On demand printing...

Andrew K. Rindsberg arindsberg at GSA.STATE.AL.US
Wed Apr 26 14:53:53 CDT 2000

An example of a peer-reviewed on-line journal is Palaeontologia
Electronica, at several mirror sites including:


Several issues have already been published, with a readership that probably
exceeds that of any other paleontological journal. New taxa are not allowed
at this time. The latest issue has an editorial that vividly describes the
advantages of publishing on-line ('Let's reclaim our property' by Stefan
Bengtson). I look forward to the day when scientific societies routinely
support electronic publication  at no cost to the reader. It would cost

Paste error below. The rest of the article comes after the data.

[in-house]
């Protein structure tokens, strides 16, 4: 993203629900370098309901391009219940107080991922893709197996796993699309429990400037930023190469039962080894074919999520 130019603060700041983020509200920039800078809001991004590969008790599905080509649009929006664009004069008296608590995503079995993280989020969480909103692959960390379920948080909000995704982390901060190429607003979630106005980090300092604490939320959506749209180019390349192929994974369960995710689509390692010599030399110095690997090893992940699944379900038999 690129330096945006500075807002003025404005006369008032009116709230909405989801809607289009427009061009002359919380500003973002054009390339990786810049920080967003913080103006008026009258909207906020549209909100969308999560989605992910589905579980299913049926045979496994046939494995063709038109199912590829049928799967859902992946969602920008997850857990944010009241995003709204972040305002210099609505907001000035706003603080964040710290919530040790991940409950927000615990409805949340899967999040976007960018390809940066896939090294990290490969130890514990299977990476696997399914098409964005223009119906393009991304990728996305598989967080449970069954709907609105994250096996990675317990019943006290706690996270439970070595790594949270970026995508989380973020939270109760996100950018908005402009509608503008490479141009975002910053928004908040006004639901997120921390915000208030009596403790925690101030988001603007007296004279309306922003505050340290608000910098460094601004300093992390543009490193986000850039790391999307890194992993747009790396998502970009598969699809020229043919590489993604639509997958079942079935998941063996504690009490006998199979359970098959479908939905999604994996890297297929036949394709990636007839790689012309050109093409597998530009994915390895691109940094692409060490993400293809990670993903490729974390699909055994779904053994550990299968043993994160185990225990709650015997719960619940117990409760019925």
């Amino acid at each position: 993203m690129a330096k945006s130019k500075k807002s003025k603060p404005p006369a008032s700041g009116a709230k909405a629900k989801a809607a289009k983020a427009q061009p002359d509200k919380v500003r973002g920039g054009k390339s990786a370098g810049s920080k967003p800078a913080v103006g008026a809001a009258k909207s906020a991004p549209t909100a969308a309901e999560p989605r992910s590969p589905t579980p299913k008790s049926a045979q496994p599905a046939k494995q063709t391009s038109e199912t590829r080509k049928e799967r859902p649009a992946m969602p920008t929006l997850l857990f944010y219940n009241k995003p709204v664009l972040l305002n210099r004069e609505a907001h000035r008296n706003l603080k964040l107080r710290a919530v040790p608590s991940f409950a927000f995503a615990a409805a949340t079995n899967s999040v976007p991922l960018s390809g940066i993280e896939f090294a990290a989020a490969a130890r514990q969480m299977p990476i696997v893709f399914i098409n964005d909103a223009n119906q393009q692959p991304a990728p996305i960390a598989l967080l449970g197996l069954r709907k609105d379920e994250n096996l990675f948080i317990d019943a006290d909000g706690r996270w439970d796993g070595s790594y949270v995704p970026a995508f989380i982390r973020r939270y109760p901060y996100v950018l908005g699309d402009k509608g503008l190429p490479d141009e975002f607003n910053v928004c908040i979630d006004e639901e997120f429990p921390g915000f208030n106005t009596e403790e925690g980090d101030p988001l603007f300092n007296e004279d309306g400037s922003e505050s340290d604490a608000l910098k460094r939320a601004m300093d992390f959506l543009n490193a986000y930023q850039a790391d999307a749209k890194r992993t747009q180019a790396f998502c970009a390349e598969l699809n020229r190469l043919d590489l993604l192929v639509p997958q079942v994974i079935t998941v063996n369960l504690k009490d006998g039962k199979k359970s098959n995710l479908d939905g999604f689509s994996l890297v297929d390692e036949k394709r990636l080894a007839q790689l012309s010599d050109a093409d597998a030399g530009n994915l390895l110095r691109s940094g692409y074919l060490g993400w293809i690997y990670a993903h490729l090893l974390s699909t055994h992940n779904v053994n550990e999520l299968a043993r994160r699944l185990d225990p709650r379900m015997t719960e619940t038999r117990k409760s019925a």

less to support electronic journals through dues than through page charges
and subscriptions.

Change is inevitable, and we will enjoy many aspects of the new technology,
e.g., increased readership and free peer-reviewed journals. But I agree
that we had better safeguard taxonomy from the worst abuses. A requirement
that one copy of each new taxonomic work be sent to a single location for
registry in the Zoological Record or Index Kewensis would ensure that names
do not lurk in the literature like hidden mines.

Eventually, the paper requirement will be turned on its head. The Codes
will require publishers of new taxa to make electronic copies available.
That will be very convenient for researchers. But we have to survive the
transition period first.

Andrew K. Rindsberg

Geological Survey of Alabama
P.O. Box 869999
Tuscaloosa, AL 35486-6999

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